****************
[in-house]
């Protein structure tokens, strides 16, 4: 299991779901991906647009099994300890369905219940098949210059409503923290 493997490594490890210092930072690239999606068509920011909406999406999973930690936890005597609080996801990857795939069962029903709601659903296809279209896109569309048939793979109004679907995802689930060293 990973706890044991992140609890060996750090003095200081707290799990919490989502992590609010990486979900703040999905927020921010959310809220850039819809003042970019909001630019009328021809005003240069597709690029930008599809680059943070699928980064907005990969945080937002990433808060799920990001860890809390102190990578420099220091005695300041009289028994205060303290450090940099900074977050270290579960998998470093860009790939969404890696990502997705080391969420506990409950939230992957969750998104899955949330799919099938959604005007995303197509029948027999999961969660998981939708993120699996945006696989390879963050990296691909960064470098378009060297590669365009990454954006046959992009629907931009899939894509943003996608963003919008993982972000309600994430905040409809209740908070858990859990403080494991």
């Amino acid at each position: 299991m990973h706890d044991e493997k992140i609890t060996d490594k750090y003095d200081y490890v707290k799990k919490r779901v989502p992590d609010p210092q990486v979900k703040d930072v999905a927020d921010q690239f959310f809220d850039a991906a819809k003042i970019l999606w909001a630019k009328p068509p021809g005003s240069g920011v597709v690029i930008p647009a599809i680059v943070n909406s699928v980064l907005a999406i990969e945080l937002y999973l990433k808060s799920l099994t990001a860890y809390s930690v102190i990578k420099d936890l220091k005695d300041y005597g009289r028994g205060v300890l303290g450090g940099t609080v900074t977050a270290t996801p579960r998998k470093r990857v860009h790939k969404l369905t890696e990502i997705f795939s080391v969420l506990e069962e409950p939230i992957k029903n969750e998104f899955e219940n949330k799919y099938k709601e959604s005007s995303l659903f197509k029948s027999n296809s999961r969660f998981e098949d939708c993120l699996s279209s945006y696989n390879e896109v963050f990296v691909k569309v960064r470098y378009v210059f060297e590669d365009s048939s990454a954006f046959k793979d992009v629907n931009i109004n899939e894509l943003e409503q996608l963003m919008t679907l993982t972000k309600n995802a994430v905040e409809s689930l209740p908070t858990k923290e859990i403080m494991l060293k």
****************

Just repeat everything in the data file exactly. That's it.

[in-house]
């Protein structure tokens, strides 16, 4: 299991779901991906647009099994300890369905219940098949210059409503923290 493997490594490890210092930072690239999606068509920011909406999406999973930690936890005597609080996801990857795939069962029903709601659903296809279209896109569309048939793979109004679907995802689930060293 990973706890044991992140609890060996750090003095200081707290799990919490989502992590609010990486979900703040999905927020921010959310809220850039819809003042970019909001630019009328021809005003240069597709690029930008599809680059943070699928980064907005990969945080937002990433808060799920990001860890809390102190990578420099220091005695300041009289028994205060303290450090940099900074977050270290579960998998470093860009790939969404890696990502997705080391969420506990409950939230992957969750998104899955949330799919099938959604005007995303197509029948027999999961969660998981939708993120699996945006696989390879963050990296691909960064470098378009060297590669365009990454954006046959992009629907931009899939894509943003996608963003919008993982972000309600994430905040409809209740908070858990859990403080494991």
């Amino acid at each position: 299991m990973h706890d044991e493997k992140i609890t060996d490594k750090y003095d200081y490890v707290k799990k919490r779901v989502p992590d609010p210092q990486v979900k703040d930072v999905a927020d921010q690239f959310f809220d850039a991906a819809k003042i970019l999606w909001a630019k009328p068509p021809g005003s240069g920011v597709v690029i930008p647009a599809i680059v943070n909406s699928v980064l907005a999406i990969e945080l937002y999973l990433k808060s799920l099994t990001a860890y809390s930690v102190i990578k420099d936890l220091k005695d300041y005597g009289r028994g205060v300890l303290g450090g940099t609080v900074t977050a270290t996801p579960r998998k470093r990857v860009h790939k969404l369905t890696e990502i997705f795939s080391v969420l506990e069962e409950p939230i992957k029903n969750e998104f899955e219940n949330k799919y099938k709601e959604s005007s995303l659903f197509k029948s027999n296809s999961r969660f998981e098949d939708c993120l699996s279209s945006y696989n390879e896109v963050f990296v691909k569309v960064r470098y378009v210059f060297e590669d365009s048939s990454a954006f046959k793979d992009v629907n931009i109004n899939e894509l943003e409503q996608l963003m919008t679907l993982t972000k309600n995802a994430v905040e409809s689930l209740p908070t858990k923290e859990i403080m494991l060293k």